The aim of the KAMeri project is to support employees who are already working with robots today – in assembly, for example.
Based on EEG brain waves of the worker, the robot involved in the process can, for example, independently reduce speed or issue recommendations for break times, e.g. via smartwatches.
Brain Machine Interfaces are the basis for an assistance system to generate user feedback and recommendations for action and this in a real-time data transfer between platform, robot and human.
In a nutshell
The aim of the KAMeri project is to support employees who already work with robots, for example in assembly. To make this possible, a recommender system is being developed that reacts to the measured values of the worker and adjusts the machine process accordingly. For example, the robot involved in the process can independently reduce its speed or issue recommendations for break times, e.g. via smartwatches.
In order to adapt the work processes to be carried out to the individual, EEG brain waves of the workers are permanently recorded and evaluated.
In the future, machines will work closely with people in more and more areas, both spatially and functionally. Particularly in these situations, special attention must be paid to the protection and safety of people. The physically close cooperation between man and machine requires adapted and reliable occupational safety concepts.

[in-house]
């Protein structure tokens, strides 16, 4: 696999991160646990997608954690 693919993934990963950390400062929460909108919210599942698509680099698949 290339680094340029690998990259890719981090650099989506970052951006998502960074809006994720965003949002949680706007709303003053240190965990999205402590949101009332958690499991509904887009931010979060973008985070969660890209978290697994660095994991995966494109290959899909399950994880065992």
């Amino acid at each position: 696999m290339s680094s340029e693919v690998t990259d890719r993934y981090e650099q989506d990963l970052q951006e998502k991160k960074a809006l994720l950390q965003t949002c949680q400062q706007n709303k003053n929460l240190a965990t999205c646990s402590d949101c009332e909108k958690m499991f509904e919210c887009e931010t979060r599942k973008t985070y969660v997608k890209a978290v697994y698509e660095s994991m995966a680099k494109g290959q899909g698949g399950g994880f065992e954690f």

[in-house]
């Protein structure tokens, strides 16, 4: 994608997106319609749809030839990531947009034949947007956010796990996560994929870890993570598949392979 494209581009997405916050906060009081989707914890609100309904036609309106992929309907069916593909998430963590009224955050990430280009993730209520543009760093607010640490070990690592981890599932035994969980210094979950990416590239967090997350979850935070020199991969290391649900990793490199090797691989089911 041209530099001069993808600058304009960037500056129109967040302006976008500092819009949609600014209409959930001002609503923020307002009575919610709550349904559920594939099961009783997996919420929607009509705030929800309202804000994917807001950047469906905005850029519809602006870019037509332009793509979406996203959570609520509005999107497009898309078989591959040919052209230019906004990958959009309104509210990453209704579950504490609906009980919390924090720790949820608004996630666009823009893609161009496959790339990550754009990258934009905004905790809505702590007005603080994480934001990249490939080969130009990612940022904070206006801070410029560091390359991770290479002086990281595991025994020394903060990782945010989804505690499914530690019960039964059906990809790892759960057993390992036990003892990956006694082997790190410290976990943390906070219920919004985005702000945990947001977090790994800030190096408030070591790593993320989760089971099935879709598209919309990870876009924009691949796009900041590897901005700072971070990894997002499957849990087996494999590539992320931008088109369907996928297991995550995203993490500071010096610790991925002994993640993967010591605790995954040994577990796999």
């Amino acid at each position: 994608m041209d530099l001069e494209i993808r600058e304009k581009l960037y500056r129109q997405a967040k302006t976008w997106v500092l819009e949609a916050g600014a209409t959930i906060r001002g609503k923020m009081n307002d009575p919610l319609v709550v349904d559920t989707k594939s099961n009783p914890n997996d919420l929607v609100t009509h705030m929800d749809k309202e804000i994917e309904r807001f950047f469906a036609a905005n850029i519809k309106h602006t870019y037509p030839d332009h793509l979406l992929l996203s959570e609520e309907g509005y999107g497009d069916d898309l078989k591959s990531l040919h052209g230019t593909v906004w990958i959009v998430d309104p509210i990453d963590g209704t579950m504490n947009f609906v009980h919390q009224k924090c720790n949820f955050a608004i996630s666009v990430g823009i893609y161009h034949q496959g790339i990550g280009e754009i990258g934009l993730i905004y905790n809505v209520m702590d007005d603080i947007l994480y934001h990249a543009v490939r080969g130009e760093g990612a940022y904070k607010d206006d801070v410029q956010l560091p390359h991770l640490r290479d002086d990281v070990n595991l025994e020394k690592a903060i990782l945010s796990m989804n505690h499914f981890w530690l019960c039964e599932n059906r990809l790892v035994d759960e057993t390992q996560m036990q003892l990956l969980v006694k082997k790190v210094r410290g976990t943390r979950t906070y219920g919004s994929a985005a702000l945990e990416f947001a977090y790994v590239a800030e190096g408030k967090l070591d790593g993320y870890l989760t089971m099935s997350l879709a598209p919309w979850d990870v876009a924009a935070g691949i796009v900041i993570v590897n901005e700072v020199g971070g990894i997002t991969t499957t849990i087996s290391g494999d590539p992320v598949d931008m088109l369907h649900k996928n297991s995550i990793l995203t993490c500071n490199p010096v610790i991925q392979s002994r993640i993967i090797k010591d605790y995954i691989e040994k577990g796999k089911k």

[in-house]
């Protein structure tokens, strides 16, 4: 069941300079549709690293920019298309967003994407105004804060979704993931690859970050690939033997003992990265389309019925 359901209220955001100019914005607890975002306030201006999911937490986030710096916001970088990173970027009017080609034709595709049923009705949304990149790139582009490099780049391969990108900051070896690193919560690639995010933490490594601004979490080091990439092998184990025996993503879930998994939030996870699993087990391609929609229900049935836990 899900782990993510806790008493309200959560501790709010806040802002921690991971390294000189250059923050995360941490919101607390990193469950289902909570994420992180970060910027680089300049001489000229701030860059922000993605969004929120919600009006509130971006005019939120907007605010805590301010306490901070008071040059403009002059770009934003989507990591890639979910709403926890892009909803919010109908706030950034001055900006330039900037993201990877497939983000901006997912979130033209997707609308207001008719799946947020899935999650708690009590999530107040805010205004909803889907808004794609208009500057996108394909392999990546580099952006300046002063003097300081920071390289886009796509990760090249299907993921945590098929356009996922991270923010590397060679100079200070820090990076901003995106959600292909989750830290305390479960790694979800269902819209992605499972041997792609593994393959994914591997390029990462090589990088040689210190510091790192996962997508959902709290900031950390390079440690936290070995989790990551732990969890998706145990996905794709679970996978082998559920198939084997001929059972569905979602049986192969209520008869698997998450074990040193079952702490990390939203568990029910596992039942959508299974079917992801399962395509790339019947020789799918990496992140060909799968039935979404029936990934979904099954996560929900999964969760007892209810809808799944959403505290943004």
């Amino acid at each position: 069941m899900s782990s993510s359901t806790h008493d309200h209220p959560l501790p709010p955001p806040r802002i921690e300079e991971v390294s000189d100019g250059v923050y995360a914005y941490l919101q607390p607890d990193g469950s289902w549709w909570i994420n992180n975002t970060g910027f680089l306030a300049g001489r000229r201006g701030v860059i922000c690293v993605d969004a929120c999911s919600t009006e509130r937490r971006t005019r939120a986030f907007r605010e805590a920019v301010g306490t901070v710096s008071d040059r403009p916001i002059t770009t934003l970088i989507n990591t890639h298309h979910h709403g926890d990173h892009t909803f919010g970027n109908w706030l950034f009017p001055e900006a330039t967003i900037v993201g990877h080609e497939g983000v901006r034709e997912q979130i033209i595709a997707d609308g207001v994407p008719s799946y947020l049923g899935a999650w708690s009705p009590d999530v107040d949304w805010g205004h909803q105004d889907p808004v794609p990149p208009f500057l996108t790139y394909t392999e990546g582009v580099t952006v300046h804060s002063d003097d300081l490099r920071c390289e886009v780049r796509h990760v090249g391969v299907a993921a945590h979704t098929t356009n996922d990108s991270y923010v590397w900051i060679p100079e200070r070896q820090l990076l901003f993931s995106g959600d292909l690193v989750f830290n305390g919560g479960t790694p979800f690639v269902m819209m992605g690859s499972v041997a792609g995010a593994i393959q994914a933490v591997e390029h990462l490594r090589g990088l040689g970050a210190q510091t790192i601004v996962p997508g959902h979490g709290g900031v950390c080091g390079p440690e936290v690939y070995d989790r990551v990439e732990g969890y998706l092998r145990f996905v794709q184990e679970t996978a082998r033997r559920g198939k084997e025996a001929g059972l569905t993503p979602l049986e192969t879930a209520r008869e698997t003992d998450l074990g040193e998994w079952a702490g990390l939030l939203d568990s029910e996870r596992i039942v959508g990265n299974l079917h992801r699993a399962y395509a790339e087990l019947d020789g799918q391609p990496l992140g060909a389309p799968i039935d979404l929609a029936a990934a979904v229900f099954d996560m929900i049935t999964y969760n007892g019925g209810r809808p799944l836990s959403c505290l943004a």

The August-Wilhelm Scheer Institute brings 3 crucial values to the table:
Recommendersystem. Specifically, this means the development of an assistance system for generating user feedback and recommendations for action derived from the classified information of brain waves.
Platform development. A central platform is used for data storage, analysis, control of robot systems and the necessary real-time transmission to end devices. The platform is implemented according to modern architectural patterns, using innovative technologies such as container visualization.
More detailed information about our technology stack can be found in our StackShare profile.
The KAMeri project is funded by the German Federal Ministry of Education and Research.